Note: I’ve left the rest of the post intact to maintain its original integrity… and because I’m lazy.
Despite the steamy weather, I’ve been on a soup kick. My subscription to Everyday Food Magazine was one of the best $10 investments I’ve made in a while. Each issue is chock full of useful tips and practical recipes… and because the issues are pint-sized, you can easily tote one in your purse or back pocket on a grocery run, keep it handy without taking up valuable counter space as you cook and stash it with your cookbooks for future referencing.
Guess what! It’s been a week of life in the Bronx, and we’ve lived to tell the tale! This may have something to do with the fact that, according to Josh’s Internet research, the neighborhood surrounding the campus is the safest in the borough (listening, ma?). But beyond survival, we’re evolving and on our merry ways to even thriving.
One pleasant feature of this evolution is that we discovered our new go-to grocery stop. It’s a bit more of a hike, but the route is definitely better than walking the sketchy train underpass to Pathmark. Now, we meander west on Morris Park past townhomes with modest side yards, a small garden of fig trees, tomato vines and squash blossoms in full bloom. I found this gem on Yelp as Rosa Frasca Grocery, but the bright green overhang on the building reads BIG DEAL SUPERMARKET. Whoever you are, little market, I’m thrilled you’ve come into my life.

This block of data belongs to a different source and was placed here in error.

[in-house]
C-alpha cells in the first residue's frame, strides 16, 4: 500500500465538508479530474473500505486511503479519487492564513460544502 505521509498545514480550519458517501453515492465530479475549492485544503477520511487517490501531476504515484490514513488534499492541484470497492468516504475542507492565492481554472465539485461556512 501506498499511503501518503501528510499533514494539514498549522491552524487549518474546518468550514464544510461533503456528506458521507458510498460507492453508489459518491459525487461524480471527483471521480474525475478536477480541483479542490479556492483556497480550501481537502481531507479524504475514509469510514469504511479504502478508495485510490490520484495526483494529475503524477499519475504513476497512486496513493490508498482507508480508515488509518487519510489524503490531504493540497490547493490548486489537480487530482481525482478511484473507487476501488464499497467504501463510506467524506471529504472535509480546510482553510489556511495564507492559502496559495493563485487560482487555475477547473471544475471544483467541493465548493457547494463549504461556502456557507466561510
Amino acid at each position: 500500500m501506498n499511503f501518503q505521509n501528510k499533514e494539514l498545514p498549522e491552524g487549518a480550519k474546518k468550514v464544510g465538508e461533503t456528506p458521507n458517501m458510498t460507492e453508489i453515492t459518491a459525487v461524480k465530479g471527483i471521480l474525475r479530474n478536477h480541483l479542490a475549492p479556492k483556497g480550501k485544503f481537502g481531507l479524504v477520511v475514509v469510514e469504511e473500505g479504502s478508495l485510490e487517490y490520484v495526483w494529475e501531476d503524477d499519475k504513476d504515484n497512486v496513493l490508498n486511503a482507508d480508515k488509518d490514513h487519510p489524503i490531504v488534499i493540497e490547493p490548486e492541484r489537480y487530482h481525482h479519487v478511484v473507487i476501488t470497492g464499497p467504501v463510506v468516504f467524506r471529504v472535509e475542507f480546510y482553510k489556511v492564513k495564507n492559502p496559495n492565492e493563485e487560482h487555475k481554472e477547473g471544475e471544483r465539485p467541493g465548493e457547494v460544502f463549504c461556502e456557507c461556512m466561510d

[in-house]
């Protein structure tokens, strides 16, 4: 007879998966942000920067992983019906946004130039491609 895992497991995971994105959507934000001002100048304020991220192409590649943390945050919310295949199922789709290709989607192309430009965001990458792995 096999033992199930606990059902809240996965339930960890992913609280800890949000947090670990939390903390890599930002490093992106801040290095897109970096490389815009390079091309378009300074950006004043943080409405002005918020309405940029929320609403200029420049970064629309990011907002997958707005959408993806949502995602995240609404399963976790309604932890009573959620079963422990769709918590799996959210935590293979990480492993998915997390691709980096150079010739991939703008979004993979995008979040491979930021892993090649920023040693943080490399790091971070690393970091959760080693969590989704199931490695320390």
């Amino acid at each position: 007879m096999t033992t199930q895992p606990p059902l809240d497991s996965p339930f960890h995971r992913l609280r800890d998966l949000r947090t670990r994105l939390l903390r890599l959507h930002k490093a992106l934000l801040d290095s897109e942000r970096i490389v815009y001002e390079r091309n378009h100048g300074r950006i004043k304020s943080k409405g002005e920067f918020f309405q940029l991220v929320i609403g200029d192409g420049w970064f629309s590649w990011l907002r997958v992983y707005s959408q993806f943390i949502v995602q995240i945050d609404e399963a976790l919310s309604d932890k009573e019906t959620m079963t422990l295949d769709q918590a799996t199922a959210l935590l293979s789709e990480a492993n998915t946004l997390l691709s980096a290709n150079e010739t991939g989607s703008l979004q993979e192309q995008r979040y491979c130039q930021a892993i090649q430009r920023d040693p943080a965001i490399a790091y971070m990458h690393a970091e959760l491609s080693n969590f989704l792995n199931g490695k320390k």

Based on the abundance of pizza and pasta joints in the area (and the parking meters painted to resemble skinny Italian flags), we’ve determined that this new supermarket sits cozily in the middle of one of the Bronx’s Italian neighborhoods, although Arthur Avenue, the tri-boro’s version of Little Italy, we’ve heard has a more affordable, down-home feel than Manhattan’s. Correspondingly, BIG DEAL is smaller and homier than Pathmark and boasts healthy-looking produce, cheeses and even freshly prepared pizza dough (which will hopefully be included in a future post!), as well as a pretty impressive beer selection considering the size of the store. We even walk straight up to the register each time (we were told to avoid Pathmark like the Ebola virus during peak hours) and overall, this locale is much more what we’d envisioned as a grocery home in our new city.
Anyway, the reason for the trip was to pick up some zucchini, mozzarella and breadcrumbs for a meal I’ve had a hankering to make ever since the Allrecipes.com Daily Dish recipe popped up in my inbox: Ms. Sherlie A. Magaret’s Zucchini Patties.
In short: Yummm.
These simple and comforting crispy, gooey rounds will surely make it into your rotation and are a great way to use up a mish-mosh of cheese that’s on its way out.
When you’re borderline OCD about scouring food mags and cooking sites, ravenously seeking inspiration before locking in on a tempting meal quest, you can’t help but pick up a few gems along the way. Gradually, I’ve developed some sense of what flavors mingle together best, as well as which shortcuts are handy and which are epic fails (despite anything you read online about rice noodles, you will actually need to soak them for an entire day).